Caitlin Cronenberg & Jessica Ennis On How To Stay Friends After Butting Heads

This week, Refinery29 Canada celebrates Work Friends — the surprising benefits (and occasional complications) of professional friendship.
Photograph by Maggie Devereux
Best friends Caitlin Cronenberg and Jessica Ennis created the photo book, "The Endings."
“We didn’t not fight”
The friends: Caitlin Cronenberg & Jessica Ennis
The partnership: Co-authors of The Endings
Best friends since: 2006
Their book is a photo series focused on devastating breakups, and in the process of making it, best friends Caitlin Cronenberg and Jessica Ennis came a little too close to having one. “We didn’t not fight — that’s how I would put it,” says Cronenberg, a photographer who oversaw that aspect of the creating The Endings while Ennis handled set design and wardrobe.
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They first became friends 10 years ago when Ennis approached Cronenberg (then a Facebook friend and member of the same extended friend circle) about taking pictures of her grandparents’ “1950s time capsule” house in L.A. “We met at Starbucks. It was one of those amazing ‘first dates’ where we ended up chatting for hours,” says Ennis.
The idea for The Endings was born of many (many, many) conversations about life and love — especially the kind that doesn’t work out so well. Based on some solid industry connections (Cronenberg has shot celebrity portraits for years and is also the daughter of Canadian film icon, David), they assembled an impressive troupe of A-list actresses to appear in the book, including Julianne Moore, Keira Knightley, Sarah Gadon, and Gugu Mbatha-Raw. In those early stages, they were 100% in sync about the creative aspects of the projects. What didn’t occur to them was to discuss expectations around the process. On that front: “What’s more opposite than polar opposites?” says Cronenberg, a self-described Type A “list person.”
“I’m a list person too,” Ennis says. “It’s just that my lists look like the chicken scratchings of a crazy person.”
They butted heads — quite a bit. “There were a few moments where I didn’t know if our friendship was going to survive,” says Cronenberg.
Being BFFs went on the back-burner for the last several months when any discussion of kids or men or anything else gave way to “just work, work, work,” says Ennis. And, in the end, Cronenberg says work was maybe the thing that kept them together: “If you look at other relationships or even close friends, you have a big fight and it’s like, ‘Screw this — we’re over!’ Because of the book, we never had that option to walk away. So here we are.”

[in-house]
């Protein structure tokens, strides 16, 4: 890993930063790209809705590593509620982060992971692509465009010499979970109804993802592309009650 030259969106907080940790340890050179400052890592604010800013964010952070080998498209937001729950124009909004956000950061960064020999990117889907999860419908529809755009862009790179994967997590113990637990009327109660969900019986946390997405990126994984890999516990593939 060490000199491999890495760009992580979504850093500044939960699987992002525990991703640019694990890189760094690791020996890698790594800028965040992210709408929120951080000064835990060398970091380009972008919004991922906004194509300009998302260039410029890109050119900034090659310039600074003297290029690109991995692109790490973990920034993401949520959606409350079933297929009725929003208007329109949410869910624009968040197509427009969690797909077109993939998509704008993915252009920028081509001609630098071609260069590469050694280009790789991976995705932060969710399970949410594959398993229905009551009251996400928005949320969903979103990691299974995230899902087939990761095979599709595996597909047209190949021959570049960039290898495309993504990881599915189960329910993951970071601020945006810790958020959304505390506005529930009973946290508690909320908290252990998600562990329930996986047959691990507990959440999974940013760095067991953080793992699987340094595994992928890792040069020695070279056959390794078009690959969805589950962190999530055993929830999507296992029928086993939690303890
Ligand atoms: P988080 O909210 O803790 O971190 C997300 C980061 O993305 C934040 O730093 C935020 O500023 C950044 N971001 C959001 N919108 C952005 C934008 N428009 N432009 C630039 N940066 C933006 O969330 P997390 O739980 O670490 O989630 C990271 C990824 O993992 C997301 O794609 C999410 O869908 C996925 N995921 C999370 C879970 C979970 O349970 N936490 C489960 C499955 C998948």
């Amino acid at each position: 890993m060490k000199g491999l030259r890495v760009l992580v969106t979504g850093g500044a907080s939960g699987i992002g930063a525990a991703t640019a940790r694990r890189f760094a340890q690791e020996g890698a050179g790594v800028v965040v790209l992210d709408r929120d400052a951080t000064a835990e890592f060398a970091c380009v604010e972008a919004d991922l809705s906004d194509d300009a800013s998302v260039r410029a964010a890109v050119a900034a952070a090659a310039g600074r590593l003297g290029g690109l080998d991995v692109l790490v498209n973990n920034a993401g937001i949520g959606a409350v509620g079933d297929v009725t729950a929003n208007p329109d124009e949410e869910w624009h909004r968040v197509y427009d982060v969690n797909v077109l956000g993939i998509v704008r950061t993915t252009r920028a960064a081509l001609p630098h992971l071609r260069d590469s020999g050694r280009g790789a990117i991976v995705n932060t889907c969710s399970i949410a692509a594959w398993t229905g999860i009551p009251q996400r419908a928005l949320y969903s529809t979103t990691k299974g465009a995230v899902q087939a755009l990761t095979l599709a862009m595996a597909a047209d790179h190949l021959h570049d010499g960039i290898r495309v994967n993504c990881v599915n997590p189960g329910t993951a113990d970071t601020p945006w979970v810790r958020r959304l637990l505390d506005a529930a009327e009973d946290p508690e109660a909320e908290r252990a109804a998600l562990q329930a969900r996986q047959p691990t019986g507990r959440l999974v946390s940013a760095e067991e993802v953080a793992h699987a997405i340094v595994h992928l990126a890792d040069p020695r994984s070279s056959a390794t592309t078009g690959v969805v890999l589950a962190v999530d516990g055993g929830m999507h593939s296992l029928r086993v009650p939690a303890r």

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In other ways, being best friends was an asset in a collaboration that spanned seven years, one marriage (for Cronenberg), one divorce (for Ennis), and two babies (one each). “Let’s just say that with most co-workers, you’re not going to want them rubbing your back when you’re puking from morning sickness,” says Cronenberg.
“Or even just having someone at work who can give you a really sincere hug,” Ennis adds.
The Endings came out last fall, an experience Ennis says was like giving birth to a baby. “But like a really cool baby that everyone wants to talk about,” Cronenberg adds. And like many new moms, they seem to have put those memories of labour pains behind them. Their next collaboration is still top secret, but this time around they’ll be laying out individual responsibilities from the start. “And I think we’ll hire a mediator — a third person to weight in on any disputes,” says Cronenberg. “It’s no fun yelling at your best friend.”
More from BFFs/business partners:
Lainey Lui & Duana Taha on how to get your ass lit by your BFF
Claudia Dey & Heidi Sopinka on how to walk a different career path (with your bestie)
Laura Burget & Connie Lo on how a BFF cures burnout
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